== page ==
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NASA announces new evidence for water ice at Mercury’s poles

Scientist have long speculated that ice existed on the planet Mercury. Radio waves bounced off the planet decades ago indicated many bright spots on the planet's surface. Scientist were reluctant to conclude that the white areas were ice though. The white reflection could have been silicate, sulfur, or other highly-reflective substances. Today, a new analysis of neutron-spectrometry data returned by the Messenger probe has confirmed that ice exists near the planet’s poles – lots of ice. Even though temperatures on Mercury can exceed 800-degrees, deep craters near the planet’s poles keep the temperatures cool, as low as 370 degrees below zero, and in these craters there exists ice. Evidence of large pockets of ice is apparent from a latitude of 85 degrees north up to the pole, with smaller deposits of ice scattered as far away as 65 degrees north.
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Scientists discover planet 13 times larger than Jupiter – may be bridge between planet and star

Kappa Andromedae b (or 'Kappa And b,' for short) is 170 light-years away and orbits its sun, which is a mere 30 million years old (compared to Earth’s 5 billion year old sun), about 1.8 times farther than Neptune's orbit. It glows red due to radiation from the heat that’s left over from its formation. Its mass is so huge, scientists are not sure how to classify it. Is it a sun, a planet, or more likely, something in between - a "failed star" that's not big enough to sustain nuclear fusion in its core? For lack of a better name, scientists are calling it a “Super Jupiter”.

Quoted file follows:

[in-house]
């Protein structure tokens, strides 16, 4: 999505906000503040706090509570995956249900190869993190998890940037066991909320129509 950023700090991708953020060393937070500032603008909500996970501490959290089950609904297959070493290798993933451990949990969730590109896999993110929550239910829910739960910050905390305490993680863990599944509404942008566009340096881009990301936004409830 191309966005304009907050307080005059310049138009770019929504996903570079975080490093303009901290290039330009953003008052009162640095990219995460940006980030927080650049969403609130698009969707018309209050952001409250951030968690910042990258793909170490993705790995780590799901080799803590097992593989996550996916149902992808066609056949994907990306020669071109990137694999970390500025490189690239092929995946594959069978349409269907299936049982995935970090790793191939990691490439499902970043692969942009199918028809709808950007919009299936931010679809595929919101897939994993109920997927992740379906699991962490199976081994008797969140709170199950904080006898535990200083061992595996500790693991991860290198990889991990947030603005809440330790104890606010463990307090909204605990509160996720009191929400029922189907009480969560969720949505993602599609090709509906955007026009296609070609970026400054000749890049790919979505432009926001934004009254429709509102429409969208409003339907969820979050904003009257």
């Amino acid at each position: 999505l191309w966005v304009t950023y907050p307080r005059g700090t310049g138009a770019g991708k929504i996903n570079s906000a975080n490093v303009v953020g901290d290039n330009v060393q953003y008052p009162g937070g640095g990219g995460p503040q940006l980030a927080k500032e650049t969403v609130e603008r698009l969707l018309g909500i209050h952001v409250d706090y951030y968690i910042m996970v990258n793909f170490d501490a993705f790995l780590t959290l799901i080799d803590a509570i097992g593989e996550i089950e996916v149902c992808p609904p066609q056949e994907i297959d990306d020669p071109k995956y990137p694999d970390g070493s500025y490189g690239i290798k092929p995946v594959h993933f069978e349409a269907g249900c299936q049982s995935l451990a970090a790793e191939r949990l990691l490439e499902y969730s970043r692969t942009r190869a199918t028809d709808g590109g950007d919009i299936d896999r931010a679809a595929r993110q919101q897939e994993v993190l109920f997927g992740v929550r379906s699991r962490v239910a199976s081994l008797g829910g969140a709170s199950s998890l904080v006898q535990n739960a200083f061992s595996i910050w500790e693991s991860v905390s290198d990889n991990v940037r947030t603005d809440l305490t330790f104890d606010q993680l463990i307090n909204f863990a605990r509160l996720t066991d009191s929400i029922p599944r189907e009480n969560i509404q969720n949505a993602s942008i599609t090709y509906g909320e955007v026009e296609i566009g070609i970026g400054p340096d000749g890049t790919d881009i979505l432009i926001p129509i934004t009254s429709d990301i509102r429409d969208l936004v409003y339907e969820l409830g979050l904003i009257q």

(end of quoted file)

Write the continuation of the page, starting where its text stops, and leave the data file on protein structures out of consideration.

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The impossible: first ever quadruple planetary star system discovered – by amateur astronomers

Two volunteer amateur astronomers have confirmed the existence of a Neptune-like planet that has four suns, making it the first quadruple planetary star system ever discovered and a real-life version of Tatooine from "Star Wars”. The planet is a gas giant located 5,000 light years from Earth and orbits one pair of the stars which in turn forms a unit that orbits around the second pair of stars.
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Scientists discover new planet orbiting our nearest neighboring star – Alpha Centauri B

Astronomers have discovered a new planet, about the size of Earth, orbiting Alpha Centauri B, a nearby sun-like star roughly 4 light years away. The new planet orbits its parent star about 10 times closer than Mercury so temperatures might be more than 2,240 degrees Fahrenheit. Still, scientists are hopeful that more planets will be discovered a bit further out, some in the range that could indeed support life as we know it.